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ground game

The presidential debate will make history. Here’s how.

The first presidential debate of 2016 may also be the most anticipated in US history.

There are few comparisons — President Jimmy Carter and Ronald Reagan in 1980, or Sarah Palin and Joe Biden for vice president in 2008 — and they are barely in the same league.

Monday night’s 90-minute meeting between Donald Trump and Hillary Clinton is expected to be the most watched ever, with an estimated 100 million Americans viewing it on their televisions, computers, and smartphones.

The reason is simple: No one has ever seen a presidential debate like this before. Here are four ways it will make history:

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1. It’s unpredictable.

Most presidential debates fit within the framework of the zeitgeist of the campaign and past debates. You can anticipate the topics and candidate positions on certain issues. The unknowns are what the candidates will wear and whether they have any special zingers prepared.

“Of all the presidential debates in the past, this one is the hardest to get a handle on in advance,” said Alan Schroeder, a Northeastern University journalism professor and author of “Presidential Debates: Risky Business on the Campaign Trail.” “Part of this is that Trump is so inconsistent and could say anything.”

Sure, the debate topics are baked into the format: jobs, terrorism, foreign policy, health care, trade, and racism. But the traditional left-versus-right dynamic is flipped: Trump is to the left of Clinton on trade and military interventionism, for example.

Also adding to the unpredictable nature of the debate: There is no consensus on which candidate has to make up more ground in the campaign or has the most to lose.

Heading into the first debate in 2012, Republican nominee Mitt Romney had to make up some ground after his 47 percent comment wounded him badly in the polls. The first debate helped to make the race with President Obama competitive again.

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But in the days before the first debate of 2016, it is difficult to assess which candidate has to be on the attack. Trump has been gaining in polls both nationally and in swing states, but Electoral College math suggests Clinton is the overwhelming favorite.

Does Clinton look more presidential because her answers are likely more practiced? Or does Trump, just by being on the presidential debate stage, automatically appear more presidential?

Finally, like every presidential debate, it is live on television. Like sports games or the Academy Awards, anything can happen, which only adds to the anticipation.

2. It’s Trump.

He’s an unprecedented force on the debate stage. Media analysts credit him for breaking ratings in the Republican primary debates.

So far, it appears like he’s preparing for this debate like he did for those earlier this year. The upcoming schedule for both candidates suggests that while Clinton has taken days off the campaign trail to prepare, Trump has not reserved much time aside from a few meetings and the final weekend.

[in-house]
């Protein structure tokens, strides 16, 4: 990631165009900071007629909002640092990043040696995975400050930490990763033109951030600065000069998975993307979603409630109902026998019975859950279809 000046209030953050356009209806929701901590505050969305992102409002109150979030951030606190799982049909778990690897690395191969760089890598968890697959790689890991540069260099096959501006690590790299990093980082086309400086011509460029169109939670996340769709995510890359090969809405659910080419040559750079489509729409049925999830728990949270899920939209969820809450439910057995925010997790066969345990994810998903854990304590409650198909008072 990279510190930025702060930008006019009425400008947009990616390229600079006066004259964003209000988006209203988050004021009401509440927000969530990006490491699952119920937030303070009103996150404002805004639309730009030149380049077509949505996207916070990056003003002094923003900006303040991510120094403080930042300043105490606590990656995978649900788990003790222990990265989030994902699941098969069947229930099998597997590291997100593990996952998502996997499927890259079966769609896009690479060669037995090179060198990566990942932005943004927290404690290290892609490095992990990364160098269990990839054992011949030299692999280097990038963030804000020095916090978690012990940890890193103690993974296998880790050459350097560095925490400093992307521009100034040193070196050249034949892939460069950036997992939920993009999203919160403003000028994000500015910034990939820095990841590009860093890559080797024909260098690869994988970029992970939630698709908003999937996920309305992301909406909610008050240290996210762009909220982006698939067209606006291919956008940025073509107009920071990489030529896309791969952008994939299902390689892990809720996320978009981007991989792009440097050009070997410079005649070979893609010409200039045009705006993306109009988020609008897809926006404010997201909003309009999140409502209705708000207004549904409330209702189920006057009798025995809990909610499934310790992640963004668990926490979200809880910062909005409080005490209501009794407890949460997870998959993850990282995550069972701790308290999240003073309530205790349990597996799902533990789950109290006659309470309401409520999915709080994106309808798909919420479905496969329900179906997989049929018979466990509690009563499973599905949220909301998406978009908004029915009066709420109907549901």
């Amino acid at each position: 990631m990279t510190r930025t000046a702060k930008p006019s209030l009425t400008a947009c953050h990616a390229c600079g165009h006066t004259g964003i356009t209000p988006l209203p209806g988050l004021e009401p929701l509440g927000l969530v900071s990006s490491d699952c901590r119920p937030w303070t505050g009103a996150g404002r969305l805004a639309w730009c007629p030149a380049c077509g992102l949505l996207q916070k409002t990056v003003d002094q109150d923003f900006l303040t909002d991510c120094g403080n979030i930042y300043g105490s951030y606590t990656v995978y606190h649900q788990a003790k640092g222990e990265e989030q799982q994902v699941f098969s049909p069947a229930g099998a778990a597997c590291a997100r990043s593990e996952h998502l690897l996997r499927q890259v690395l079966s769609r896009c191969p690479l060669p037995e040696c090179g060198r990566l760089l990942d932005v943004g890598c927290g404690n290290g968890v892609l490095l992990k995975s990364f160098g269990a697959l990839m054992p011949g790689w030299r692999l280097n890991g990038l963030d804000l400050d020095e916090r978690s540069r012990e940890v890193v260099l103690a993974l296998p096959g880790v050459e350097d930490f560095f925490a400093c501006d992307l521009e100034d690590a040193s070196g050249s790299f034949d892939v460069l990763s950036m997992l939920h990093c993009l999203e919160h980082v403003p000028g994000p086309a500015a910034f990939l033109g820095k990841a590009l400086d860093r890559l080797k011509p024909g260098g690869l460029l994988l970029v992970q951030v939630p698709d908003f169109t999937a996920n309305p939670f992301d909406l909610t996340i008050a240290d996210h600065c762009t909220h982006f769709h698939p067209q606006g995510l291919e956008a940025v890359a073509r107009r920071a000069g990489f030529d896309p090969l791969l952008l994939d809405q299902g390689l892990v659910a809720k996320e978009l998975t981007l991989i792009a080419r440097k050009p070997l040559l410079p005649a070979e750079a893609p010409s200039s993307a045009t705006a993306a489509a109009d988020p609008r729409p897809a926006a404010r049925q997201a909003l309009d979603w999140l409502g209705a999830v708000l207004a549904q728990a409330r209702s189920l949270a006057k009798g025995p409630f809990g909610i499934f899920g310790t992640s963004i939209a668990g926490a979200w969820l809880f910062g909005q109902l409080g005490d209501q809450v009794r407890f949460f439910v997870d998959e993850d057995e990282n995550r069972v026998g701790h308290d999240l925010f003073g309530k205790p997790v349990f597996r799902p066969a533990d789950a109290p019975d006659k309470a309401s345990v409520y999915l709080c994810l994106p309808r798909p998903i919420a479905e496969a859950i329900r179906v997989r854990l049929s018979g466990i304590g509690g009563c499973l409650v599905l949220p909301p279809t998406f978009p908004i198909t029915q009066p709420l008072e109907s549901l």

So will Trump tell Clinton that she, and the nation’s political elite should be fired? Will he call her “Crooked Hillary?” to her face?

“I know what Donald Trump should do in the debate, but that doesn’t mean that is what he wants to do,” said Stuart Stevens, Romney’s 2012 strategist. “He needs to come across as likable, solidify Republican support, and he needs to say he has made mistakes and be specific about which ones.

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“But who knows what his game plan is,” Stevens said.

3. There’s a man and a woman on stage.

Don’t overlook the history made in the first seconds of the debate. When Clinton takes the stage, it will be the first time a woman will be in a general election presidential debate for major parties.

In other debates, the gender dynamic has proved problematic for the male politician — especially when it comes to attacking the female opponent.

In 2000, for example, Clinton’s Republican opponent for US Senate, Rick Lazio, suffered political damage after he aggressively approached her podium during the debate and asked her to sign a contract that banned soft money in the race.

Trump, himself, was rebuked by Carly Fiorina in a debate earlier this year when he said she had “a beautiful face.”

4. Both candidates are deeply disliked.

Trump and Clinton are the two most unlikable presidential candidates in the history of US polling. The most recent Reuters/Ipsos national poll said that 58 percent of likely voters didn’t like Trump, while 55 percent didn’t like Clinton.

Ahead of their first simultaneous television appearance, both candidates will also have to make a decision about whether they want to come across as more likable or simply prosecute their opponent. If their respective national conventions were any indication, then this could be a particularly nasty debate.

It could also make for compelling television.


James Pindell can be reached at james.pindell@globe.com. Follow him on Twitter @jamespindell or subscribe to his daily e-mail update on the 2016 campaign at www.bostonglobe.com/groundgame.

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